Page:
This selection of vintage postcards shows Croton in the first half of the 20th century. Some of the images are of places we still see today, others are long gone—but should not be forgotten.
Thanks to Susan Hack-Lane, President of the Taconic Postcard Club, for providing these postcards.
The New Croton Dam
Asbury United Methodist Church
Old Post Road Inn
St. Augustine's Episcopal Church
Croton Union School
Van Wyck Avenue
Croton Train Station
The inscription along the bottom of this circa 1906 postcard reads “This is where I’m spending my vacation.”
Point Pleasant Park
Van Cortlandt Manor
Van Cortlandt Ferry House
Harmon Sales Office
The Quaker Bridge we use today was built in 1894 and is one of Westchester’s oldest surviving bridges. Indeed, survival was a real issue with 18th and 19th century Croton River bridges, because spring “freshets” of melting snow or heavy rain tended to wash away early wooden bridges with surprising regularity. The 1894 bridge is actually the fourth bridge built at this location. The first was built in 1809, to carry Albany Post Road traffic across the river, avoiding the cost of the ferry at Van Cortlandt Manor. That bridge was rebuilt in 1830 by local Quaker preacher, William Purdy, hence the name “Quaker Bridge”. In 1841, Purdy’s bridge was swept away—along with all the other Croton River bridges, many houses and several mills—when part of the original Croton Dam collapsed, releasing a torrent of water that was 50 feet high when it roared through the narrow Croton River Gorge. The dam was repaired and improved, so when the third bridge was built in 1847 it survived for 47 years until the current Pratt truss style bridge replaced it.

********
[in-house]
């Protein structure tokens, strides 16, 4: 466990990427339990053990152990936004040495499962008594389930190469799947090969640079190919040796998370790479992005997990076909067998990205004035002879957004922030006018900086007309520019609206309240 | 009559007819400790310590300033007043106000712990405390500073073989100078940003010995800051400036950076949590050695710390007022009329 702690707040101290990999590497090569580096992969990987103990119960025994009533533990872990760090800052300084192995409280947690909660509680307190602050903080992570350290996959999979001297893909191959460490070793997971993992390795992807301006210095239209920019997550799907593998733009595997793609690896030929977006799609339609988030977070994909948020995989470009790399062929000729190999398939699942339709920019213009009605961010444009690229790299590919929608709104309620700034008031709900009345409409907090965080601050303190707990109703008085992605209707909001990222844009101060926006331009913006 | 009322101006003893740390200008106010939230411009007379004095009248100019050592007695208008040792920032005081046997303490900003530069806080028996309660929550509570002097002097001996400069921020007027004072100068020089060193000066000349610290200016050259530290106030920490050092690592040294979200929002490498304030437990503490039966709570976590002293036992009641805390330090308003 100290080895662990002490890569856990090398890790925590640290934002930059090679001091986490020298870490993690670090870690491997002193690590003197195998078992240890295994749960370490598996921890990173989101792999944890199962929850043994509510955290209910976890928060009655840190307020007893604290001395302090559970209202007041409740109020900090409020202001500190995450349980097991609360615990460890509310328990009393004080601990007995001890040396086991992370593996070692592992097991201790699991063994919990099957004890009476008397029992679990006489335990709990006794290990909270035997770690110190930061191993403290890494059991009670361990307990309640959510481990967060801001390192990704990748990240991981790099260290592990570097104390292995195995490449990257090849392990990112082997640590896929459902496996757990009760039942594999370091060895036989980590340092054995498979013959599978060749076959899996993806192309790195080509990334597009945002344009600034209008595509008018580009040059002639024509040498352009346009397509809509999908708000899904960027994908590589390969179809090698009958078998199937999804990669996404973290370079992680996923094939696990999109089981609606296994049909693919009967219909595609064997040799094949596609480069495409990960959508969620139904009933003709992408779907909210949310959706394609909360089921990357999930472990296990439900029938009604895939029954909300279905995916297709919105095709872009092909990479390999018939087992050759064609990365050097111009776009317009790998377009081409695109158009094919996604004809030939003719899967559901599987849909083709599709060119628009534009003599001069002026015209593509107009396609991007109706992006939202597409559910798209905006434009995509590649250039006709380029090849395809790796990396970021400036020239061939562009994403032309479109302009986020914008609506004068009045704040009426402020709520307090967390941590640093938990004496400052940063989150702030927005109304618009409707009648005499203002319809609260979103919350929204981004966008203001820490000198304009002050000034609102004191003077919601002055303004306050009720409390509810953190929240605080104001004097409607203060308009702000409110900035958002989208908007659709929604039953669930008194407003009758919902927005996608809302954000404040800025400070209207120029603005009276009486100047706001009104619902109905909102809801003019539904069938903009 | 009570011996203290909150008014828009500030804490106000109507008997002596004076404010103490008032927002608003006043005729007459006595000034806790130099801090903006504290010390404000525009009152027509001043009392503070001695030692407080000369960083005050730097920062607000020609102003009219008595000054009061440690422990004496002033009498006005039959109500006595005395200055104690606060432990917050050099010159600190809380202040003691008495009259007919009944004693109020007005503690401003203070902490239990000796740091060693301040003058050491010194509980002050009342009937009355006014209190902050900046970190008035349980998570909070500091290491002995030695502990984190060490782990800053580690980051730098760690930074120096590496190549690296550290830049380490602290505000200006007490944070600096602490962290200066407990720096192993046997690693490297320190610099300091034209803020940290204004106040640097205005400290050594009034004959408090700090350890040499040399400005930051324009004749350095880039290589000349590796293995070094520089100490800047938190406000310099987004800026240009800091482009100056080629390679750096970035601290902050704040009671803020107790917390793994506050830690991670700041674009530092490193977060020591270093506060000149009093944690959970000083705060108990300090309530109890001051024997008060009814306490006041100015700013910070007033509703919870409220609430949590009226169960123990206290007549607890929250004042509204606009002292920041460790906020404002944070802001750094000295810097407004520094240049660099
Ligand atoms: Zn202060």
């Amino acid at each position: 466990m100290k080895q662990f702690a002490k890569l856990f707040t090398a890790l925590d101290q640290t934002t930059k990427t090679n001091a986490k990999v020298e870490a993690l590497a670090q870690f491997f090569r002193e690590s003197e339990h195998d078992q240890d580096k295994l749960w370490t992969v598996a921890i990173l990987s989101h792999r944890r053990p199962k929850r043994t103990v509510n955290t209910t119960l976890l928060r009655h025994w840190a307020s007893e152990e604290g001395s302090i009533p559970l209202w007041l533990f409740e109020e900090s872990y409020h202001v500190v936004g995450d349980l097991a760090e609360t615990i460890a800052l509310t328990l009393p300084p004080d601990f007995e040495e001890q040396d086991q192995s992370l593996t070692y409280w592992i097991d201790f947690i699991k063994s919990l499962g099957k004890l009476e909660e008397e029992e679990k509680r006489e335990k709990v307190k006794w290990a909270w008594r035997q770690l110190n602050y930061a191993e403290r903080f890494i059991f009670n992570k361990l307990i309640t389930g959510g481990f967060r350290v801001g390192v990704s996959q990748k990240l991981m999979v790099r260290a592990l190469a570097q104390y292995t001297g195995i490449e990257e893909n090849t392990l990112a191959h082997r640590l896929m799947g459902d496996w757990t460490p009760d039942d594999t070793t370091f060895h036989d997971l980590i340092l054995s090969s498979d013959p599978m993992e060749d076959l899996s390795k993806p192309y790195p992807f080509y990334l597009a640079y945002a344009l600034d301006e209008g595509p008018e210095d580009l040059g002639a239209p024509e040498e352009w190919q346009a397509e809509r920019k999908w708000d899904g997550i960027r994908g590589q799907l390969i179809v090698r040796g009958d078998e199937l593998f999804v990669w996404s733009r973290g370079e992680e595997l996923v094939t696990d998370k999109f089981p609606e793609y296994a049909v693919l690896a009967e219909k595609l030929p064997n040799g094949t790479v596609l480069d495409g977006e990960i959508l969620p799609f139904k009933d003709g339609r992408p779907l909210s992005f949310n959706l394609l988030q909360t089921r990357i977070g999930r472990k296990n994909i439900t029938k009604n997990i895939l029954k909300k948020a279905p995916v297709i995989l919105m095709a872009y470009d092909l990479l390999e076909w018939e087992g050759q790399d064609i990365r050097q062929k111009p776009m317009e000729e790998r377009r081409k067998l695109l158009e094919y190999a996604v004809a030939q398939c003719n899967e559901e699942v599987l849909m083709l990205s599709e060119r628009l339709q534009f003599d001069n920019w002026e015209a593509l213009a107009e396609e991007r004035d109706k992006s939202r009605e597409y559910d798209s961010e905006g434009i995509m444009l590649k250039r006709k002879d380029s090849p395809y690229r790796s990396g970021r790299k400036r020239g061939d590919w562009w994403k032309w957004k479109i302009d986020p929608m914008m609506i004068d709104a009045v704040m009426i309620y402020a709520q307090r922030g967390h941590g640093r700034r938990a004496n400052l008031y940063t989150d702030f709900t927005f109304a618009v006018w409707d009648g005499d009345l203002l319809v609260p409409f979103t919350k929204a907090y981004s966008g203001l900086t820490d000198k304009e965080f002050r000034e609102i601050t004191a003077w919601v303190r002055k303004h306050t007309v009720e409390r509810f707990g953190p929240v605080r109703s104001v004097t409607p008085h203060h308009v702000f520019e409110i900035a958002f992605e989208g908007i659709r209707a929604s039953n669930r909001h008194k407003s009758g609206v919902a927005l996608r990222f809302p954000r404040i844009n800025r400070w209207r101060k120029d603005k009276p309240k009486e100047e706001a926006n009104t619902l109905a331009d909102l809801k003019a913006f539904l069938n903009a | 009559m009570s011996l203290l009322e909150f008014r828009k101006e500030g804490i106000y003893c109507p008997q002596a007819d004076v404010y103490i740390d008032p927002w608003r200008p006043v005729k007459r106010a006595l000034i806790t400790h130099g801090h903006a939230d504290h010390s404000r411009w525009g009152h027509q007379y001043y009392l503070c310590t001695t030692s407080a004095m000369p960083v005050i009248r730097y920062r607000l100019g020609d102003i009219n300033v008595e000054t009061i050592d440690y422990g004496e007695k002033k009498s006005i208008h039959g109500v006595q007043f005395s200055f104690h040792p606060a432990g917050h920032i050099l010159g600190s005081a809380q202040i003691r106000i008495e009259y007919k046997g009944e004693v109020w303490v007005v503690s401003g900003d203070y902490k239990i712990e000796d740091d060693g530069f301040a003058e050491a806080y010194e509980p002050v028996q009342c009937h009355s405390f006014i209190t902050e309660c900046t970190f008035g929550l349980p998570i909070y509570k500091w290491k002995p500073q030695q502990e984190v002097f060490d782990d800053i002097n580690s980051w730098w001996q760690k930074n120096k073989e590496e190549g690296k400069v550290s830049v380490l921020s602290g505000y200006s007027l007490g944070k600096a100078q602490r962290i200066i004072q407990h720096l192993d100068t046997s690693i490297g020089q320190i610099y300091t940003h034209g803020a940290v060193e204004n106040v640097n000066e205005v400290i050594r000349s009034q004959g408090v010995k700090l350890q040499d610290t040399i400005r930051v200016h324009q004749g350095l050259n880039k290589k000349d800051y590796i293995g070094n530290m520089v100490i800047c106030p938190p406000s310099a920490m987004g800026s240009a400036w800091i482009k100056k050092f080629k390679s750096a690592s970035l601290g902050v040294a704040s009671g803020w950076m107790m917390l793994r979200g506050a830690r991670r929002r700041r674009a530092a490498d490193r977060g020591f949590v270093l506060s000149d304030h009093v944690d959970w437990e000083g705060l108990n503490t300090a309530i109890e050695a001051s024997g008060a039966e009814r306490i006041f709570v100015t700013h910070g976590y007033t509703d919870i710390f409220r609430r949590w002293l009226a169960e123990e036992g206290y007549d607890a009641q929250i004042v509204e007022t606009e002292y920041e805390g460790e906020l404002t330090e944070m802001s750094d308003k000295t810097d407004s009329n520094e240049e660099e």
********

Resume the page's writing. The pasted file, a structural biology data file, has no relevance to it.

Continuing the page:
One of the most interesting things about Quaker Bridge is what was not built there. In the late 19th century, when New York City was rapidly outgrowing it’s water supply, the Quaker Bridge area was the subject of extensive planning for a new dam that an article in the New York Sun in 1888 called “The Biggest of All Dams … the Gigantic Structure at Quaker Bridge.” Luckily, the planners decided against the Quaker Bridge location in favor of one further up river.